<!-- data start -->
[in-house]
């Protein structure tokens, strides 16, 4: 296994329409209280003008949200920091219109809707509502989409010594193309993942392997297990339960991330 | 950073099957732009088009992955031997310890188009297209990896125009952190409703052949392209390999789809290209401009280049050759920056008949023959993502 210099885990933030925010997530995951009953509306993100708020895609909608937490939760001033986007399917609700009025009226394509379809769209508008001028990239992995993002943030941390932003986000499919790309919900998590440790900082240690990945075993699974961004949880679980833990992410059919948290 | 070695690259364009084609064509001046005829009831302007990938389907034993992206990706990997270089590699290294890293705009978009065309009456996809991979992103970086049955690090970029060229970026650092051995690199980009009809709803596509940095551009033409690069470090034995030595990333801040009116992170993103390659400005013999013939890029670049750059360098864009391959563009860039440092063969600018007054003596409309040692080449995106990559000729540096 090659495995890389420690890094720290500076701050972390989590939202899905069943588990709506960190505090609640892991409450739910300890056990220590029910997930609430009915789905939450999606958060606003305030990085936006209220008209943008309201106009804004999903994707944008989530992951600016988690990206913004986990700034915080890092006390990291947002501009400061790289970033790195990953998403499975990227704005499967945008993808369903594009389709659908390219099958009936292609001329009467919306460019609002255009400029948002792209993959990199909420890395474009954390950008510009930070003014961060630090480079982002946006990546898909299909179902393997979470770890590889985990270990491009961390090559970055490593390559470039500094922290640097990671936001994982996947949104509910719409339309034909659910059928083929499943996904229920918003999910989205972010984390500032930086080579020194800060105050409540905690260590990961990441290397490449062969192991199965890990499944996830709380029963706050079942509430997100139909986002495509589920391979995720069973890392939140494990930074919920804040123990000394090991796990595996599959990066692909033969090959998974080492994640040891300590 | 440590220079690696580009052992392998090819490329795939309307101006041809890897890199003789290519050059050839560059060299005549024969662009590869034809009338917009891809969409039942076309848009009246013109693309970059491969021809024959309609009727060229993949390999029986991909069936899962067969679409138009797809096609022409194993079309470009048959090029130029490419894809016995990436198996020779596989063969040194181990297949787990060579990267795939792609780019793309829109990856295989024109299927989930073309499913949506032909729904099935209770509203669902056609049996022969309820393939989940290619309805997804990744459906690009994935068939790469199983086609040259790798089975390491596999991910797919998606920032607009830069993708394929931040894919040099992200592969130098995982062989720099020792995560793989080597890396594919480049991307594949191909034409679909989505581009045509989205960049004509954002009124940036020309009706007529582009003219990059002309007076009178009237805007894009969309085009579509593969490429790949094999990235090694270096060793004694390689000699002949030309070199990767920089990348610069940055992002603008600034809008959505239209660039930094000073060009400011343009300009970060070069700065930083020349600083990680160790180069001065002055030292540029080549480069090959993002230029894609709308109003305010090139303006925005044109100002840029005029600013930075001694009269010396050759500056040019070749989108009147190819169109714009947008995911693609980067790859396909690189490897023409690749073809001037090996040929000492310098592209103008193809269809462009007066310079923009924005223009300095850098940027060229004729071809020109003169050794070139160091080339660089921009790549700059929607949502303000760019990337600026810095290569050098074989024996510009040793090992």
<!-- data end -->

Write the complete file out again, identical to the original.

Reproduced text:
[in-house]
């Protein structure tokens, strides 16, 4: 296994329409209280003008949200920091219109809707509502989409010594193309993942392997297990339960991330 | 950073099957732009088009992955031997310890188009297209990896125009952190409703052949392209390999789809290209401009280049050759920056008949023959993502 210099885990933030925010997530995951009953509306993100708020895609909608937490939760001033986007399917609700009025009226394509379809769209508008001028990239992995993002943030941390932003986000499919790309919900998590440790900082240690990945075993699974961004949880679980833990992410059919948290 | 070695690259364009084609064509001046005829009831302007990938389907034993992206990706990997270089590699290294890293705009978009065309009456996809991979992103970086049955690090970029060229970026650092051995690199980009009809709803596509940095551009033409690069470090034995030595990333801040009116992170993103390659400005013999013939890029670049750059360098864009391959563009860039440092063969600018007054003596409309040692080449995106990559000729540096 090659495995890389420690890094720290500076701050972390989590939202899905069943588990709506960190505090609640892991409450739910300890056990220590029910997930609430009915789905939450999606958060606003305030990085936006209220008209943008309201106009804004999903994707944008989530992951600016988690990206913004986990700034915080890092006390990291947002501009400061790289970033790195990953998403499975990227704005499967945008993808369903594009389709659908390219099958009936292609001329009467919306460019609002255009400029948002792209993959990199909420890395474009954390950008510009930070003014961060630090480079982002946006990546898909299909179902393997979470770890590889985990270990491009961390090559970055490593390559470039500094922290640097990671936001994982996947949104509910719409339309034909659910059928083929499943996904229920918003999910989205972010984390500032930086080579020194800060105050409540905690260590990961990441290397490449062969192991199965890990499944996830709380029963706050079942509430997100139909986002495509589920391979995720069973890392939140494990930074919920804040123990000394090991796990595996599959990066692909033969090959998974080492994640040891300590 | 440590220079690696580009052992392998090819490329795939309307101006041809890897890199003789290519050059050839560059060299005549024969662009590869034809009338917009891809969409039942076309848009009246013109693309970059491969021809024959309609009727060229993949390999029986991909069936899962067969679409138009797809096609022409194993079309470009048959090029130029490419894809016995990436198996020779596989063969040194181990297949787990060579990267795939792609780019793309829109990856295989024109299927989930073309499913949506032909729904099935209770509203669902056609049996022969309820393939989940290619309805997804990744459906690009994935068939790469199983086609040259790798089975390491596999991910797919998606920032607009830069993708394929931040894919040099992200592969130098995982062989720099020792995560793989080597890396594919480049991307594949191909034409679909989505581009045509989205960049004509954002009124940036020309009706007529582009003219990059002309007076009178009237805007894009969309085009579509593969490429790949094999990235090694270096060793004694390689000699002949030309070199990767920089990348610069940055992002603008600034809008959505239209660039930094000073060009400011343009300009970060070069700065930083020349600083990680160790180069001065002055030292540029080549480069090959993002230029894609709308109003305010090139303006925005044109100002840029005029600013930075001694009269010396050759500056040019070749989108009147190819169109714009947008995911693609980067790859396909690189490897023409690749073809001037090996040929000492310098592209103008193809269809462009007066310079923009924005223009300095850098940027060229004729071809020109003169050794070139160091080339660089921009790549700059929607949502303000760019990337600026810095290569050098074989024996510009040793090992």